Over his 28 years as an NHL official, Driscoll says he stayed approximately 3,300 nights in Marriott hotels around North America.
“That’s eight to 10 years spent in hotels,” he said with a laugh. “It’s mind-boggling; we’re away a lot from our families. Once you get adjusted to the travel schedule, it starts to become a little easier. It was fun and I’m really happy I was able to do it for as long as I did.”
Plans for retirement?
When asked how he’s going to spend his days in retirement, Scott Driscoll has no definite plans just yet.
“Nothing is imminent,” he said. “But I have approached various organizations about getting into coaching or even referee development. I’ve thrown that around out there, but nothing is etched in stone right now. I’m into doing something that could help with the progression of officials or players.”
During retirement, Driscoll will also have more time to deeper explore his real passion: Second World War history. He’s a huge history buff and fanatic for books, films and shows on the topic. Last June, Driscoll travelled to Normandy, France for the 75th anniversary of the D-Day Landings.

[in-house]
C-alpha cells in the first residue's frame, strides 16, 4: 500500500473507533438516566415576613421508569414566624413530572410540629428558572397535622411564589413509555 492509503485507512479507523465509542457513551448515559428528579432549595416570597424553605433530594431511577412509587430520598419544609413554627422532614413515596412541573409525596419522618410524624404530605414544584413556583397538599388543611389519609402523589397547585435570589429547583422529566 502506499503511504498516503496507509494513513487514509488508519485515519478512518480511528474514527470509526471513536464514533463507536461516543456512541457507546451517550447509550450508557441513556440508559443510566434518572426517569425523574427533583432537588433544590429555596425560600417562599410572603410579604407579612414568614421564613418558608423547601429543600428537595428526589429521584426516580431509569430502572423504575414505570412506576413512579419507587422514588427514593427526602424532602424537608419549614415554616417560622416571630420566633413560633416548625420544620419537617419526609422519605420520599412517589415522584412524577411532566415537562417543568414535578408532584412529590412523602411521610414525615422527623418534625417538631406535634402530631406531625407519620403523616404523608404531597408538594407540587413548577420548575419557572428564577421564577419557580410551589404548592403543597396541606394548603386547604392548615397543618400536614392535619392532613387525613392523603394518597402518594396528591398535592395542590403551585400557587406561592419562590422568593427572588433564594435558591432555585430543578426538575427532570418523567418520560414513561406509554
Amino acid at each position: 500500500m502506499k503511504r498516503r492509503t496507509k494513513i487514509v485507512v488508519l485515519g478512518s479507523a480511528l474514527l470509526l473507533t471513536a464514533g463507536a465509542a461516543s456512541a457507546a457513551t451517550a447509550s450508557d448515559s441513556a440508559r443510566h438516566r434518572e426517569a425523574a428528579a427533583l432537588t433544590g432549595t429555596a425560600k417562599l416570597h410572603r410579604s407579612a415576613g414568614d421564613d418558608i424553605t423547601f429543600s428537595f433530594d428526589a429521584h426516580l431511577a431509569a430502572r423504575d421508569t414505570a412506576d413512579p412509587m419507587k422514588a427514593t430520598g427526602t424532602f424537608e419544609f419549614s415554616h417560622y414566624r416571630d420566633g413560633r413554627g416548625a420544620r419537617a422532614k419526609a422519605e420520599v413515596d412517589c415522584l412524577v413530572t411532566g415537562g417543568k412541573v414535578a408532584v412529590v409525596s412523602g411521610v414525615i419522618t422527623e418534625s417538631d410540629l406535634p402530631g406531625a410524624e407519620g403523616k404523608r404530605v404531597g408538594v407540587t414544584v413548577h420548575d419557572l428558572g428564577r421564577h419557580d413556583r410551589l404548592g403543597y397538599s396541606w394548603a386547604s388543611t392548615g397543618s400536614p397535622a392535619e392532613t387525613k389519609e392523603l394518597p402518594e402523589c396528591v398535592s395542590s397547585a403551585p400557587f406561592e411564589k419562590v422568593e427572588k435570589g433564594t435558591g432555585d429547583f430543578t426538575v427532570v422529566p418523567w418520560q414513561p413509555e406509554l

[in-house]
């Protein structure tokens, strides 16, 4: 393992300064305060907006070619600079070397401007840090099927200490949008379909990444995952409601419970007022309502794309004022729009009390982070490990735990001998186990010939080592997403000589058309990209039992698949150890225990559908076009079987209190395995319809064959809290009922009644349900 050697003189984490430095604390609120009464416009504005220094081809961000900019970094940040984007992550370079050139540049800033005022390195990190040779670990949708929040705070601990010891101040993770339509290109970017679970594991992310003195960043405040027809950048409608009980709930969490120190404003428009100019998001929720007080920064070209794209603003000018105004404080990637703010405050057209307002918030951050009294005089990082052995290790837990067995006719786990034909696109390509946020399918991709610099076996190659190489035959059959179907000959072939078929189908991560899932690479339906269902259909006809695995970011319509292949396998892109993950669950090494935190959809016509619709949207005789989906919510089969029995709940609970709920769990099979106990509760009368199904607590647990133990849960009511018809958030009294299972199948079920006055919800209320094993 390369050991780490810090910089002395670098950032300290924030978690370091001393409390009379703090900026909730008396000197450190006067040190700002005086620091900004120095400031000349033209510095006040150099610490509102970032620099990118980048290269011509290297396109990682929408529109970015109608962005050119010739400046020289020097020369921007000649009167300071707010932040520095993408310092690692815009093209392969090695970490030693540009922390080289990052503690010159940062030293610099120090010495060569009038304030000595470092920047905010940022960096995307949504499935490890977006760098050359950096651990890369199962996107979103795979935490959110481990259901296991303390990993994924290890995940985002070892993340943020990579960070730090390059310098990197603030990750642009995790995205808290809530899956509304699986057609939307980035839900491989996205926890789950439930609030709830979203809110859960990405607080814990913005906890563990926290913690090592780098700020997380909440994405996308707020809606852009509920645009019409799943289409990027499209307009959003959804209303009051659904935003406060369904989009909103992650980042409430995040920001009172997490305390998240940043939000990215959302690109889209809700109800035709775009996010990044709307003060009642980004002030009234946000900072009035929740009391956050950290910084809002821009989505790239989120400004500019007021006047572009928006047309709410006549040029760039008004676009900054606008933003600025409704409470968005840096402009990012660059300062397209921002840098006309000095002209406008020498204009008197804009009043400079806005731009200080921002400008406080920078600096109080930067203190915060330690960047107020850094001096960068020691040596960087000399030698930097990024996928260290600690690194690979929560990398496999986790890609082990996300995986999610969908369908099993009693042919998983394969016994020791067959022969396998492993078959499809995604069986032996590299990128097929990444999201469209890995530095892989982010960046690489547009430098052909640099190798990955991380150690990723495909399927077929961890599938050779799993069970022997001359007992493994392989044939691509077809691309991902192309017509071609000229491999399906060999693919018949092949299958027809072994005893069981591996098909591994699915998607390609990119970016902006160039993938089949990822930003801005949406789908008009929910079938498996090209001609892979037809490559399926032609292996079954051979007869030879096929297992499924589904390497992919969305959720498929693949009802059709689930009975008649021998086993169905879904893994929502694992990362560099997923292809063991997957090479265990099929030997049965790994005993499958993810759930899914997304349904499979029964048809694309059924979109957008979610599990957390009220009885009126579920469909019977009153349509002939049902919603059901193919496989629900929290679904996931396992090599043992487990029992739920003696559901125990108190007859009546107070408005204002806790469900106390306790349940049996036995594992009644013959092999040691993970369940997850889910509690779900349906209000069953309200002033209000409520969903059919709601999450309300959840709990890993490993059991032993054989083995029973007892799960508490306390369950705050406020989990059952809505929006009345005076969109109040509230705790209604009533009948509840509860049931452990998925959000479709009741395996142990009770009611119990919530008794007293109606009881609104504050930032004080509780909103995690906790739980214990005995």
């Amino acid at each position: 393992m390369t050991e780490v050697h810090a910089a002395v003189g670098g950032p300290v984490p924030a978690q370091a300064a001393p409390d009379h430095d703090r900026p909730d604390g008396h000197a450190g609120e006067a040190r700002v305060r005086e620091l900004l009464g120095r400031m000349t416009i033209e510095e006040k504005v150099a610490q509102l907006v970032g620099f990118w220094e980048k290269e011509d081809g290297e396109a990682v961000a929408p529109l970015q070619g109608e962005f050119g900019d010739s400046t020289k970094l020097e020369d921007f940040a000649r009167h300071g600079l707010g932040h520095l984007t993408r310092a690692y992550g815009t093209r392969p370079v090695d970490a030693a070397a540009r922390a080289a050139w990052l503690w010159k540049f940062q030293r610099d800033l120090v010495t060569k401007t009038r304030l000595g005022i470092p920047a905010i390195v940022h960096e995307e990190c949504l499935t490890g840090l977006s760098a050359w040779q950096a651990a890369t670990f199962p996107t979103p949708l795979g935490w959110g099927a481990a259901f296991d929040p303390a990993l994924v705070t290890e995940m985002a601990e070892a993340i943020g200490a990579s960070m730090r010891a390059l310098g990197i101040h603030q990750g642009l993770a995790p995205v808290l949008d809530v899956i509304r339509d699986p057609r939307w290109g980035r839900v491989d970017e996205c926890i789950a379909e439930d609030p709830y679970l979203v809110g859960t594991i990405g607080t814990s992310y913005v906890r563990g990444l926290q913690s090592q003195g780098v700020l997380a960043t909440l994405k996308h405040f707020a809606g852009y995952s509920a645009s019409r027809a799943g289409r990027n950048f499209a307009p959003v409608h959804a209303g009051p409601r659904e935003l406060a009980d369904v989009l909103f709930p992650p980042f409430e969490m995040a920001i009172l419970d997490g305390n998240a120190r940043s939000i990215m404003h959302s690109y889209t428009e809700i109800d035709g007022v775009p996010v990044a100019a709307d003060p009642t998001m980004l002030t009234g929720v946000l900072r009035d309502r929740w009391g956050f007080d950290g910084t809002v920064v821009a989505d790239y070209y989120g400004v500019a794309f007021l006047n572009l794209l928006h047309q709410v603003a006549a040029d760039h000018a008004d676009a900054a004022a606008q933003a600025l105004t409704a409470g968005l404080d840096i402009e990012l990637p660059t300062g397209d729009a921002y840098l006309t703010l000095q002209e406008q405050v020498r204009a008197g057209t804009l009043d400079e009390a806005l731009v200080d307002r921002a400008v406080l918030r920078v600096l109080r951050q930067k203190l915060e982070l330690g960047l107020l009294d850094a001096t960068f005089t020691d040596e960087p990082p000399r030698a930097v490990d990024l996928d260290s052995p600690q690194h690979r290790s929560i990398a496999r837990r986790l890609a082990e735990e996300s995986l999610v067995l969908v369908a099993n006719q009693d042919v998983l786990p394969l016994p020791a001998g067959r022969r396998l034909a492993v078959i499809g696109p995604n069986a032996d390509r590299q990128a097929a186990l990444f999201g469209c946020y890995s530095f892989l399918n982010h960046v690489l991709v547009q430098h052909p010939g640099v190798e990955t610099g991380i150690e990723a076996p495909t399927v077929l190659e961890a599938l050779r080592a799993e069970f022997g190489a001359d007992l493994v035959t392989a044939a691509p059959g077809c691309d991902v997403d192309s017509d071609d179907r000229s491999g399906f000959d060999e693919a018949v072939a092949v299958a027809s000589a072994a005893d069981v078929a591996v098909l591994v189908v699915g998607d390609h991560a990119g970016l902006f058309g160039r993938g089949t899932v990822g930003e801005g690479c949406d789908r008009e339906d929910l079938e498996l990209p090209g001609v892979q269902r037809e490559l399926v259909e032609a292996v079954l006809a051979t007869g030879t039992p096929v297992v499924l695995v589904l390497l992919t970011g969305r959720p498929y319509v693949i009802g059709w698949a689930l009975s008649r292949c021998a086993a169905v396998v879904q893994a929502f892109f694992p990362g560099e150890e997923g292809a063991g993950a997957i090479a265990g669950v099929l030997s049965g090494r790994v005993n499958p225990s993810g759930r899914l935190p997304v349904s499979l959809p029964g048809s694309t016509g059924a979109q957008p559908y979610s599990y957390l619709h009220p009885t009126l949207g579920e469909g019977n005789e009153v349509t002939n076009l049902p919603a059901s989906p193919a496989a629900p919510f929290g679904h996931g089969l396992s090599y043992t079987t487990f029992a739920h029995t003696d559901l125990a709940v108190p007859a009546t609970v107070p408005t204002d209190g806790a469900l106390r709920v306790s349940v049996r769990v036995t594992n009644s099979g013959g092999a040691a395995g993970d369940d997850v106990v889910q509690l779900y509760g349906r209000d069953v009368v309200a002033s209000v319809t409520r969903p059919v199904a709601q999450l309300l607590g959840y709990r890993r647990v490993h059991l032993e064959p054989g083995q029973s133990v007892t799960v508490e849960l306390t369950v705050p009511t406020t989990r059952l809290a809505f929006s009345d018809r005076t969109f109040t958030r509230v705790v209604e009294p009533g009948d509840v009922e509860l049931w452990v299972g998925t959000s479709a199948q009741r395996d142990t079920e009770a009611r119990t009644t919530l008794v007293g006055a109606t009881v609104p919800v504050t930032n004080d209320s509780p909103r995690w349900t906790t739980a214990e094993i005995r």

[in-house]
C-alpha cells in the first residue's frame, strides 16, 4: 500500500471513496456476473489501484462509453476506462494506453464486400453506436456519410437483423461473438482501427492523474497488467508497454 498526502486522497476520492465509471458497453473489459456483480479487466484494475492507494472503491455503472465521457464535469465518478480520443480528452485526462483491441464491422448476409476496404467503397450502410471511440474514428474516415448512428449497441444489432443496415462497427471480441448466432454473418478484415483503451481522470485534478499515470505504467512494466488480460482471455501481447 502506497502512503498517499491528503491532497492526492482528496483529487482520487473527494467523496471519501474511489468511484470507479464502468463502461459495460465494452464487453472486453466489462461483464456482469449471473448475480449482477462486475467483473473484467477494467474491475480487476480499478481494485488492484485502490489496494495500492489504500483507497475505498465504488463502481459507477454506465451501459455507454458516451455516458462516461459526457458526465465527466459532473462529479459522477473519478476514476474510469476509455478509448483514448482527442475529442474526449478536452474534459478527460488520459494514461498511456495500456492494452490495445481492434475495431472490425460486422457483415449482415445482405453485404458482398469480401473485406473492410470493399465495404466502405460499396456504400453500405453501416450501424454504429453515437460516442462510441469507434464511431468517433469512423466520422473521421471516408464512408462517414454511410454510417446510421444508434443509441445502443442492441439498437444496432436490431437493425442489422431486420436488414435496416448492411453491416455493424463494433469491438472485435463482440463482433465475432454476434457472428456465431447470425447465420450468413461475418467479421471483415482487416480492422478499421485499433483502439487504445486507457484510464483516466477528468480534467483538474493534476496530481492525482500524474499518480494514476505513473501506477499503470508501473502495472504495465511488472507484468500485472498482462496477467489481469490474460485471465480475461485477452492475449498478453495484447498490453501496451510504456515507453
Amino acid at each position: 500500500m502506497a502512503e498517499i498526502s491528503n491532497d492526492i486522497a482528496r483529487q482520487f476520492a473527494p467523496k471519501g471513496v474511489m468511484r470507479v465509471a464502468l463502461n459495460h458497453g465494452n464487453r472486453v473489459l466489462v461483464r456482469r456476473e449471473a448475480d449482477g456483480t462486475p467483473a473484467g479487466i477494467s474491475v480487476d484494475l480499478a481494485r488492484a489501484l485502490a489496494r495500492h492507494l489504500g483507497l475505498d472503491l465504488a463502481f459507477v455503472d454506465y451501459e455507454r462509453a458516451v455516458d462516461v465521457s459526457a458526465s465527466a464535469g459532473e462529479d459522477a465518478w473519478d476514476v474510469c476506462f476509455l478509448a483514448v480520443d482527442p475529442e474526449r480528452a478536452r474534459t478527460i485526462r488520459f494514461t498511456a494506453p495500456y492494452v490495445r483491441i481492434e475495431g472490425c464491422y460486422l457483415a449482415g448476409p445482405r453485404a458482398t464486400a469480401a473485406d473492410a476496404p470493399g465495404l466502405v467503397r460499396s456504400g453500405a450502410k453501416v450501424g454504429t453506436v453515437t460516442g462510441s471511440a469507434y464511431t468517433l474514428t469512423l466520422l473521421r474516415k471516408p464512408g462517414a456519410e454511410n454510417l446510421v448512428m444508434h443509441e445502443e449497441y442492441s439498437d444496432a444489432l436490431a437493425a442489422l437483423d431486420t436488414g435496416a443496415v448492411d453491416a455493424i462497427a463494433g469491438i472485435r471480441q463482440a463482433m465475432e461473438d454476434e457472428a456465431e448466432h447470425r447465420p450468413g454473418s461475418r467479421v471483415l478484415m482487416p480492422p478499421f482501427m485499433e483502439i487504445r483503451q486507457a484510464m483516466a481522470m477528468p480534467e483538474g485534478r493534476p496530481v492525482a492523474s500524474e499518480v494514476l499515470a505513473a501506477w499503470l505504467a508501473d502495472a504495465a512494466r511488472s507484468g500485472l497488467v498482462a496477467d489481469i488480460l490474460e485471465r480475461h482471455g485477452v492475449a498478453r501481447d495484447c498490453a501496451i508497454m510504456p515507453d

“D-Day is my focus,” he says. “I’ve always maintained that my dream job when I retired was to be a tour guide operator and take small groups over to Normandy. I did that last summer when I took nine other people. I rented three houses, and had a big van that I drove. I was the tour guide and talker.
“They were friends and we just split the costs. It was awesome. My uncle (George Miller) from Seaforth participated in D-Day. The more I read, the more I watch, the more I learn . . . the more I want to learn. That is my real passion.”
Back in 2015, Driscoll was honoured for working his 1,500th game in the NHL. One of the gifts he treasured the most that night in Buffalo was an authentic Mark IV Canadian army helmet worn by a soldier on D-Day.
(Look for Part 2 of the Scott Driscoll interview in next week’s Independent).